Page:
Believe it or not, Yahoo! Inc. (NASDAQ:YHOO) did more than just report earnings this week. It also gave investors -- and Yahoo! mail users -- a glimpse at a bit of the synergies it's been promising for years.
On Tuesday, Yahoo! announced on Tumblr (which it bought earlier this year for $1.1 billion) that at some point in the near future, Yahoo! Inc. (NASDAQ:YHOO) mail users may get a shot at winning the email address of their dreams.
Ever since the dawn of the Internet, early adopters have rushed in to grab primo email addresses for themselves when a new service opened, leaving later adopters to pick through the trash of unwanted email monikers such as "albert93099."
Of course, not all these adopters actually used the email addresses acquired in their land-grabs. They just wanted to keep them "handy" in case the urge to use them should arise. Yahoo!'s now trying to fix that.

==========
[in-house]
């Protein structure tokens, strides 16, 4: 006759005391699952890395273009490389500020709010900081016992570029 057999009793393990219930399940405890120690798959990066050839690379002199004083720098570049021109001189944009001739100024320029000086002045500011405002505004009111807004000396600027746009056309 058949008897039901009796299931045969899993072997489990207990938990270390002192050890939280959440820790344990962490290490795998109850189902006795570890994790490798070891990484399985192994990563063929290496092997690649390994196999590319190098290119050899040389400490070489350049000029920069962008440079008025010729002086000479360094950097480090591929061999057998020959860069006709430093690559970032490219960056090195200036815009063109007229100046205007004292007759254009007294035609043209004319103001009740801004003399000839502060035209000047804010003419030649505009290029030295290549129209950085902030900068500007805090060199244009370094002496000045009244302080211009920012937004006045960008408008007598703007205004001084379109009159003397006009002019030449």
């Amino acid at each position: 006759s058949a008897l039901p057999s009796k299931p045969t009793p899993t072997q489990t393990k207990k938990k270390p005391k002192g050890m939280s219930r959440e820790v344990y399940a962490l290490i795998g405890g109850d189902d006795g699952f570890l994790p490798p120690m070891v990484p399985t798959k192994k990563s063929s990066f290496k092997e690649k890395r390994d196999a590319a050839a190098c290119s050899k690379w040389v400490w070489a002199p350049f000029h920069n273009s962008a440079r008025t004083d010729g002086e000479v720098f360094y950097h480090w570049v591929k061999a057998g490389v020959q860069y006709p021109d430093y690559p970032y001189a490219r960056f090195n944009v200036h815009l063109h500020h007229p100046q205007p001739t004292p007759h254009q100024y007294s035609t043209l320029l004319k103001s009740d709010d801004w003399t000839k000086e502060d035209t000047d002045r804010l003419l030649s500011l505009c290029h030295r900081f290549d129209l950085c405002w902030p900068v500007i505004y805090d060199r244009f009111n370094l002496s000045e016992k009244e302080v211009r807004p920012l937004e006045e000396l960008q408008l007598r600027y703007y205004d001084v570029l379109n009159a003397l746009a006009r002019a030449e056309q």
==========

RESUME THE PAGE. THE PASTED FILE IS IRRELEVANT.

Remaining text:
Marissa Mayer: Miss Fix-it On Tumblr, Yahoo! Inc. (NASDAQ:YHOO) announced the opening of a new Web page where Yahoo! mail users can post wishlists of their top five most-desired email addresses. Users may already have a Yahoo! mail address, of course. It's just not the one they want. So to better match customer-wants with corporate-need (for more traffic on its website), Yahoo! intends to comb through its records over the next few weeks, figure out which popular email addresses have become orphaned by their owners, and reclaim them for redistribution to more worthy parents.
After matching up wishlists with available names, Yahoo! Inc. (NASDAQ:YHOO) will email users who've submitted their wishlists, informing them of which email addresses have become available -- and giving everyone a second bite at the apple, to win the email address of their dreams.
Risk and opportunity Like any exerciser of eminent domain (get it? "domain" names?), Yahoo! risks alienating the early adopters of the email addresses it is redistributing. The hope, though, is that these folks probably weren't very active Yahoo! Inc. (NASDAQ:YHOO) mail users in the first place (otherwise their addresses wouldn't have become orphaned). The hope also is that the new owners will appreciate Yahoo!'s move more than the old users hate it.